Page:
Editor's note: This is the second part of a few stories to help you prepare for the Sioux Falls school board election next week. Watch for more in a special Tuesday morning issue next week. Find part one here.

Simplified: The five-person Sioux Falls school board will soon have a new member. Two people are actively campaigning for the open seat, and Sioux Falls Simplified sat down with each of them ahead of the May 16 election.

Why it matters

  • See previous story for the full details, but the tl;dr is that the person elected will have influence over thousands of kids and hundreds of millions of tax dollars.
  • You've already heard from the candidates about why they chose to run and an issue that's most important to them. We also asked Dawn Marie Johnson and Brian Mattson about a couple specific issues facing the district to get their response.

Answers below are edited for length and clarity. Responses are quotes from candidates Johnson and Mattson.

Sioux Falls has relied on federal pandemic relief funds over the last three years. As those funds run out, how will you approach budget conversations?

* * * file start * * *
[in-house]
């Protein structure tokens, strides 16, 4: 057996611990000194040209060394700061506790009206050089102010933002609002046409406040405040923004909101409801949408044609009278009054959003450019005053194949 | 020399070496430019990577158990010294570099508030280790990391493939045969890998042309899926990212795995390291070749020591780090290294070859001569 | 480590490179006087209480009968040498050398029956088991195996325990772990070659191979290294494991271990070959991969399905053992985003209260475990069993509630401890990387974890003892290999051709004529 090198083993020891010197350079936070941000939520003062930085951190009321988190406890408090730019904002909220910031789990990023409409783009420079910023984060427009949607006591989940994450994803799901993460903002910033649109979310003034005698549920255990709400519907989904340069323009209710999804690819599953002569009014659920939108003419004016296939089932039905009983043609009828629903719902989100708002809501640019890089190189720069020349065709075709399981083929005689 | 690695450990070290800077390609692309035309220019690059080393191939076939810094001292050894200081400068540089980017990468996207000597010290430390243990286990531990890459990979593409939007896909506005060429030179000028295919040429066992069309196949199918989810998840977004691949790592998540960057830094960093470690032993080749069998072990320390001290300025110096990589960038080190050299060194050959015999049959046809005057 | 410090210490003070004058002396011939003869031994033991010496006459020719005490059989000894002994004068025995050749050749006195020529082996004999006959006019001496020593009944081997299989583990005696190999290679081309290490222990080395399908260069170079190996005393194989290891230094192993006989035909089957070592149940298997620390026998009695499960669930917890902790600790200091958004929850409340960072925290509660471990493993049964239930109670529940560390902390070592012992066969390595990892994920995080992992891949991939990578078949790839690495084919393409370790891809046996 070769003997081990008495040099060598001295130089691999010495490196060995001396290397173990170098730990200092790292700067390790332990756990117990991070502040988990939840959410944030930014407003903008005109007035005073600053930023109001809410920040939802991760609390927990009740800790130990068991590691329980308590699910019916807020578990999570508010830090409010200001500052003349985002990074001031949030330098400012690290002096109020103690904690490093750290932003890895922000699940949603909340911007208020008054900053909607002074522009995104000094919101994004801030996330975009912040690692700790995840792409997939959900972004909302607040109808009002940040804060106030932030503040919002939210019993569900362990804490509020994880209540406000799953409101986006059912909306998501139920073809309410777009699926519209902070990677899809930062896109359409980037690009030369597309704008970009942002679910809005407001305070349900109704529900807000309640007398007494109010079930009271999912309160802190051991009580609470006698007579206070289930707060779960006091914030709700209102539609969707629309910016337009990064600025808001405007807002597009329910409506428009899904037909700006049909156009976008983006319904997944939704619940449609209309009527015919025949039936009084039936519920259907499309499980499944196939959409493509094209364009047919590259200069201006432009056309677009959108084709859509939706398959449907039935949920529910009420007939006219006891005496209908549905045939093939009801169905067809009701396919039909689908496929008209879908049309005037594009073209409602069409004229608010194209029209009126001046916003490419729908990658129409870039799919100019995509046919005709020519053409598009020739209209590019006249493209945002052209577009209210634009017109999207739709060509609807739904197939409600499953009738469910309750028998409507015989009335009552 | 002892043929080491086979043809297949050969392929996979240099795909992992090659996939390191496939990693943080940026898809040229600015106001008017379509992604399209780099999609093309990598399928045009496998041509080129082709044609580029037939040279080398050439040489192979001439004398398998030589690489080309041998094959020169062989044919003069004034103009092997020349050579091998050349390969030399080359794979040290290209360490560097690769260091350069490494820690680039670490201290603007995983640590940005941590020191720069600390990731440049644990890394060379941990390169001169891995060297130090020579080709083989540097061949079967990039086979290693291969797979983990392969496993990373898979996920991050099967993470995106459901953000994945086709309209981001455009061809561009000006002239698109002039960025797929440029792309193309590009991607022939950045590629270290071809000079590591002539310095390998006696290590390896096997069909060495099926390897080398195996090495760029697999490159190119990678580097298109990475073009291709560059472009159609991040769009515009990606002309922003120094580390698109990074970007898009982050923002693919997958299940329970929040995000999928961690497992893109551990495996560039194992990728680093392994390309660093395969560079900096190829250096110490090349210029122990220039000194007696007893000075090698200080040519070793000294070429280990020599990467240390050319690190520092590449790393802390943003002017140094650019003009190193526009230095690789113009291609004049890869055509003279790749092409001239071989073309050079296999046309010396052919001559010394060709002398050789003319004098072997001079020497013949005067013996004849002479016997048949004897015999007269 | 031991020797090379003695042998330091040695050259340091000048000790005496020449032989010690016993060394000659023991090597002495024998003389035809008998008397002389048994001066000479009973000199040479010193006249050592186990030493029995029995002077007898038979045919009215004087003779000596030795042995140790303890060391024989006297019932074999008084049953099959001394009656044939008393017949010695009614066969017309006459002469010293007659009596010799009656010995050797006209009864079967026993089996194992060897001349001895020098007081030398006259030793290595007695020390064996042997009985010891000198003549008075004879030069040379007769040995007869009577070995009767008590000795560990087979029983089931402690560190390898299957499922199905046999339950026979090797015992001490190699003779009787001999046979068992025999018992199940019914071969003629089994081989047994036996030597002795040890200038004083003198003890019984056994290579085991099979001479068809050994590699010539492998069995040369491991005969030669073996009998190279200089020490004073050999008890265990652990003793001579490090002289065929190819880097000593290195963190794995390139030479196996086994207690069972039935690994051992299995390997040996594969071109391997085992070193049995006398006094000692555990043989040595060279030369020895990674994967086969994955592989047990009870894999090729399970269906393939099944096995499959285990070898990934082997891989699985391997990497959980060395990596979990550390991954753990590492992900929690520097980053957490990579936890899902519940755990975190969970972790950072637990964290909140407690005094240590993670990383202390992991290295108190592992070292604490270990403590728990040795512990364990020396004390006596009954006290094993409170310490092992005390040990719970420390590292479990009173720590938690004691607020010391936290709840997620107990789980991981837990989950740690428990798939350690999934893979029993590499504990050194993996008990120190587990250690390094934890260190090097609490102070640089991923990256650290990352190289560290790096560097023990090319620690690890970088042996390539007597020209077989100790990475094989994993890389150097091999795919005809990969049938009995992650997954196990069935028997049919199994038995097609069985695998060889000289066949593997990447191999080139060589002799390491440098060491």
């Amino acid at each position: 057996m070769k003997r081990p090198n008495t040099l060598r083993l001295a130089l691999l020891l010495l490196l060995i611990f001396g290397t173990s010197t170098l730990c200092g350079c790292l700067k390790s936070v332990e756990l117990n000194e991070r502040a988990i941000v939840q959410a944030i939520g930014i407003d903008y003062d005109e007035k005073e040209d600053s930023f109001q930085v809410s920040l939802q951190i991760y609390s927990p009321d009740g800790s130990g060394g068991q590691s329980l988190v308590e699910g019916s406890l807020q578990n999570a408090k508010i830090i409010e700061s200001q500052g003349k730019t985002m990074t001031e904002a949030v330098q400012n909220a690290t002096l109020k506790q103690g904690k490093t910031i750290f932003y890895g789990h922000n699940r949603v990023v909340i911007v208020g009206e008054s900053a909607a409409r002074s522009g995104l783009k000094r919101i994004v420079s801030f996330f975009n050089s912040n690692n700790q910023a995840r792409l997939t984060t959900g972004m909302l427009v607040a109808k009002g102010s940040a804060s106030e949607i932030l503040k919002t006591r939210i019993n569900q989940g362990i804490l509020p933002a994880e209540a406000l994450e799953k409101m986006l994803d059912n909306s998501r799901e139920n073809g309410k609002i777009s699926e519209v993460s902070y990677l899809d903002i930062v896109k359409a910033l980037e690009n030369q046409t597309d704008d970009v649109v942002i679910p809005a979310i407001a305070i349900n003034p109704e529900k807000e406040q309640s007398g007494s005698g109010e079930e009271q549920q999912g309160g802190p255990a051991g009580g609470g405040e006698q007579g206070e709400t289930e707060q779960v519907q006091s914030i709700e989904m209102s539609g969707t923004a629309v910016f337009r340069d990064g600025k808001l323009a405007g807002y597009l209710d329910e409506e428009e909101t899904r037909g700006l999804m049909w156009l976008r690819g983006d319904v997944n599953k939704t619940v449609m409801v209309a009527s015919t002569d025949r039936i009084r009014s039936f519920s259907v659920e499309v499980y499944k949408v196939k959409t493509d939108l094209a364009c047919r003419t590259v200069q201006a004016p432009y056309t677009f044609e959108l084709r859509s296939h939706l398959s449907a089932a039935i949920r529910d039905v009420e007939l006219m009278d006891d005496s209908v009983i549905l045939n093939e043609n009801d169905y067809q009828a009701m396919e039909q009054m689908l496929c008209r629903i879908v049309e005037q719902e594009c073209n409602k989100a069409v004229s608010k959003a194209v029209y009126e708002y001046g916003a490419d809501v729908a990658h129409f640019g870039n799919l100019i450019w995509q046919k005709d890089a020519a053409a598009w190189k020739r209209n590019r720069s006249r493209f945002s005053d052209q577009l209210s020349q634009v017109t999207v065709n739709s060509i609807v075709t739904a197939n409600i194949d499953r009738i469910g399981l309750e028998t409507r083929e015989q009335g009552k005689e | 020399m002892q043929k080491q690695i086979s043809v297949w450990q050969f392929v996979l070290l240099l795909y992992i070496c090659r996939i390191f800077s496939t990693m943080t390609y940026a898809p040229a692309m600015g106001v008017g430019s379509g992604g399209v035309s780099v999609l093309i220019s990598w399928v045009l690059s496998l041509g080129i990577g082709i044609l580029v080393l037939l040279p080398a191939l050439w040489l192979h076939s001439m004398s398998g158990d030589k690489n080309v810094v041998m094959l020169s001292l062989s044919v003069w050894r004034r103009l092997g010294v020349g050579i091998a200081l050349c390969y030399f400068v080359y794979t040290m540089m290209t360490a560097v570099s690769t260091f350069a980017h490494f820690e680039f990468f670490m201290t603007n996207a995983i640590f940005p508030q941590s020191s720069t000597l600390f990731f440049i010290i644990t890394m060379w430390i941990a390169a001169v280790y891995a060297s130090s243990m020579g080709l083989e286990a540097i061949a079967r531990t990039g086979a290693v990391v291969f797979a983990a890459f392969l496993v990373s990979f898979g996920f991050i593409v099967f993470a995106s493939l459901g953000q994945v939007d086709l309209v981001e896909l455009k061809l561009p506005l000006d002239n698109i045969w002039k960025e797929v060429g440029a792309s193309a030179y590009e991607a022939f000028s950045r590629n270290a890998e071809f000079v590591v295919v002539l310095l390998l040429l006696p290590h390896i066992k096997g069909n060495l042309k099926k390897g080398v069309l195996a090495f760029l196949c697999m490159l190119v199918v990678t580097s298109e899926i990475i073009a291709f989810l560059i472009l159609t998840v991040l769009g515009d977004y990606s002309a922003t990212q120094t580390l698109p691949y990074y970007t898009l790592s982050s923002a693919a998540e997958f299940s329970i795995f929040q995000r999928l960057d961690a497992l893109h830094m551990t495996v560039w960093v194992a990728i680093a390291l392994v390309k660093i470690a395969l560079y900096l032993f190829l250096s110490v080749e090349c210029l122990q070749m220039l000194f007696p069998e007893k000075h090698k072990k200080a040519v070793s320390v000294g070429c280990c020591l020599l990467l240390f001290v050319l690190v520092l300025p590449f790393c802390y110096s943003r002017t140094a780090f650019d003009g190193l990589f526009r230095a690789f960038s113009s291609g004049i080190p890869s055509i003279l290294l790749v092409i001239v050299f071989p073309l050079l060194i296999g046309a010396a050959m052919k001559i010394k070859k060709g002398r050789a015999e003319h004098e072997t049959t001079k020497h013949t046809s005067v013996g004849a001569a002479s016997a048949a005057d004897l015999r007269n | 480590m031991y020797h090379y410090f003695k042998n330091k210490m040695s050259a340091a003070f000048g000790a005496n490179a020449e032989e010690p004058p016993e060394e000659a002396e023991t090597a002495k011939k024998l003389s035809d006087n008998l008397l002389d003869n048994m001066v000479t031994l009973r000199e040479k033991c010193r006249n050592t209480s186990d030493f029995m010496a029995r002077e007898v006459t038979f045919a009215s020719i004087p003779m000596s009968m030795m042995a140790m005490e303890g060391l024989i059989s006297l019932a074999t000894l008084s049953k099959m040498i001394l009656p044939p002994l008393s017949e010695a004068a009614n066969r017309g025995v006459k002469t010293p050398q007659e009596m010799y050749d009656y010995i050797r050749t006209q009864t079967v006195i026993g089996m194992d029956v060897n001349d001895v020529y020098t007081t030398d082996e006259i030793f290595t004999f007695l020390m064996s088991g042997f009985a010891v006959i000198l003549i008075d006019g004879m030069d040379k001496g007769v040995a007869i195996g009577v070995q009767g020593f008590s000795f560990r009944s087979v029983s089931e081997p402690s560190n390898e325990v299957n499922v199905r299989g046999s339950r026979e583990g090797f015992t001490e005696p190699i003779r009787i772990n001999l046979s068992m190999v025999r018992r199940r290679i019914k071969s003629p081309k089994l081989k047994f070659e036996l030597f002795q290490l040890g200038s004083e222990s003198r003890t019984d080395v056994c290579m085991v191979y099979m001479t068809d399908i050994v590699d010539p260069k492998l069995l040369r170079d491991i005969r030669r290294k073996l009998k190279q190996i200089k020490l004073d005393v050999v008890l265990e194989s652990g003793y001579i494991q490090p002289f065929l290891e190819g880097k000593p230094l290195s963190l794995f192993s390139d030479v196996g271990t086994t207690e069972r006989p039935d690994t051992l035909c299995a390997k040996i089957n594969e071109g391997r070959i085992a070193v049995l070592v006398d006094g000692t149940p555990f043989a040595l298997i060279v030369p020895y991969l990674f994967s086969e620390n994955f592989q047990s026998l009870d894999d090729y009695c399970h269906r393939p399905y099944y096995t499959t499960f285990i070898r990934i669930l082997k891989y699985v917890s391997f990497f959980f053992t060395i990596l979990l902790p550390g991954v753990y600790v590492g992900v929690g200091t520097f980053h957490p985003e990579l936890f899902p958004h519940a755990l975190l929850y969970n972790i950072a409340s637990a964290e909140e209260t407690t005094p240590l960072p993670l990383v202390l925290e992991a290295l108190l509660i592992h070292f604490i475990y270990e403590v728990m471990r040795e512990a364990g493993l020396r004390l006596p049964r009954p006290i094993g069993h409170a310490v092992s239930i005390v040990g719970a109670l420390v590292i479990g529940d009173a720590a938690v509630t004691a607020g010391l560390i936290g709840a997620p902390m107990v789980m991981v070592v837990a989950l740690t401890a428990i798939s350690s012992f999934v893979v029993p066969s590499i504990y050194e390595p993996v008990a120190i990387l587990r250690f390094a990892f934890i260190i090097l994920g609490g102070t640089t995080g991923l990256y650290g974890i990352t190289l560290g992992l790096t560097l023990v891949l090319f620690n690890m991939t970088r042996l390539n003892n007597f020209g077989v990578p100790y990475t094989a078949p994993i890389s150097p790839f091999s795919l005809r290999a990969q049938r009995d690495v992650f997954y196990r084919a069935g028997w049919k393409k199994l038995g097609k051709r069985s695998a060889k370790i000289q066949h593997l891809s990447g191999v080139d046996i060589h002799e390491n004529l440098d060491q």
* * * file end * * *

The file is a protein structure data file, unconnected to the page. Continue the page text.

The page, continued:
Mattson: I'll definitely be looking at what those funds went to in the first place. It's a big complex problem that we need to take a look, and with my deductive skills as an engineering technologist ... we can get to the bottom of things.

Johnson: I honestly haven't been able to dive into the budgeting piece of it. That's something I'll be able to do as an elected member, and I'm certainly going to ask for guidance and rely on those with experience.

Another big change coming in the next year is the switch to a Community Learning Center afterschool model. What will you be watching with that?

Johnson: What I see this as is a really good opportunity for us to build our community partnerships and also strengthen our parent and guardian connections through the school day. ... It'll create a direct line of communication between teachers, afterschool workers and parents. This connection is going to build up our community.

Mattson: I honestly don't know that much about the afterschool programs at this point, but being on the school board is definitely a big learning curve for anybody ... (there are) a lot of things I do have yet to learn, but I'm up for the challenge.

Sioux Falls just keeps growing. How will you approach conversations about how to manage that growth within the district?

Mattson: (It starts with) just looking at the growth areas of the city to find properties that are available for the school system to be able to build new schools. As far as how fast we're growing and in the meantime ... we'll see what we can do as far as accommodations can go, to make it so it's easier on the teachers for the most part.

Johnson: I have taken the time to meet with City Council members to learn about (growth), and infrastructure is going to be a major topic as we continue to grow. (I plan to be) working with them and people who have to be mindful of our growth more often. ... I know redistricting is on everybody's mind. (My plan is to) ask the experts and be open to learning about that.